Salt, butter and a little sugar were common seasonings in our household growing up. My mother may have used too much salt in her cooking at times but there was a healthy respect for limits as she had to control her high blood pressure. However, home cooked meals and eating our own vegetables, dairy and chickens meant restaurant meals and buying commercially processed foods were not the routine. Today the situation is different for most of us. Our reliance, as consumers, on restaurants and commercially processed foods for our meals has increased and likewise, so has our sodium intake.
With approximately 70% of our consumption of sodium coming from commercially prepared and processed foods, the guidance for voluntary sodium reduction in these foods released earlier this month by the Food and Drug Administration (FDA) was welcome news from a health perspective. Yet, reducing the sodium intake in processed foods can be a challenge based on the role salt plays in food safety and functionality, as well as consumer taste preferences. Reducing sodium in what we eat is complicated and requires the efforts of the food industry and consumers. It will take more than just saying, “pass the pepper and hold the salt.”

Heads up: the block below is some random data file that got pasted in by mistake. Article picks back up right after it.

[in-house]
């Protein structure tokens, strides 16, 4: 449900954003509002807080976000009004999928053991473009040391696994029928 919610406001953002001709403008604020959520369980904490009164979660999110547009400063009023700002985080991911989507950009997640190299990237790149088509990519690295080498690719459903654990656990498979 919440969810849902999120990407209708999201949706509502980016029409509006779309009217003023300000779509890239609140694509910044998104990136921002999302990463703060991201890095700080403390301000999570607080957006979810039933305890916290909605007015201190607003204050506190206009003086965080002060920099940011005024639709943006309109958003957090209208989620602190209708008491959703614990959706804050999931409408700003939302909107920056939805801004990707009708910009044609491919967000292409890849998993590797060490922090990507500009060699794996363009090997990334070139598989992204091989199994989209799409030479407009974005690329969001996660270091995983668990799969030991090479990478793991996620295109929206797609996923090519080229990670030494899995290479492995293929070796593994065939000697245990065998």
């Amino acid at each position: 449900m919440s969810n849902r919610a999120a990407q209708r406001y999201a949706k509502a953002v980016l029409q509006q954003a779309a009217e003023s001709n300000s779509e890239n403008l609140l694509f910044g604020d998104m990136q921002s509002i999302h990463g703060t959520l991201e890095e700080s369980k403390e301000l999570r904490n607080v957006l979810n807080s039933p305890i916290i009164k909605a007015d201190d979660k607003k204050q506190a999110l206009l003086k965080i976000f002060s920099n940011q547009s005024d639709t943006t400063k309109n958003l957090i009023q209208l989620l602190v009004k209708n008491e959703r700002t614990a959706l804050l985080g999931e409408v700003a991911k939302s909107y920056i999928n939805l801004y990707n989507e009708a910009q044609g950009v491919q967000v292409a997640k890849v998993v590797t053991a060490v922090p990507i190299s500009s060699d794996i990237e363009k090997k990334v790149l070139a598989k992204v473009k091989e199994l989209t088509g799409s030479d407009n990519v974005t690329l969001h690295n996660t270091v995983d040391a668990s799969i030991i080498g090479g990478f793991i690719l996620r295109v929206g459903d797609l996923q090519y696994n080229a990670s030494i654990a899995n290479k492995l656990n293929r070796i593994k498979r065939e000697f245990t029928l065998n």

From the Beginning
Our desire for salt is innate. After all, “salty” is one of our basic senses of taste — a sense that was developed from the beginning of time. From my food “encyclopedia” The Origins of Cooking, the use of salt is traced back to Neolithic times around 6,800 BC when its use in cooking began.1 With the creation of pottery around this time, roasting over open flames turned to stewing and braising. With these new cooking methods, the introduction of savory (salt) and sweet (honey) flavors to our food began. Early on, salt was identified as “the indispensable flavoring agent.” Additionally, from the beginning, salt’s ability to preserve food was recognized and became a lifeline as the food supply could be extended beyond daily hunting. With its long history of being used to preserve and enhance the flavor of food, the prominence of salt in our cooking and food supply today is no surprise.
Behind the FDA Guidelines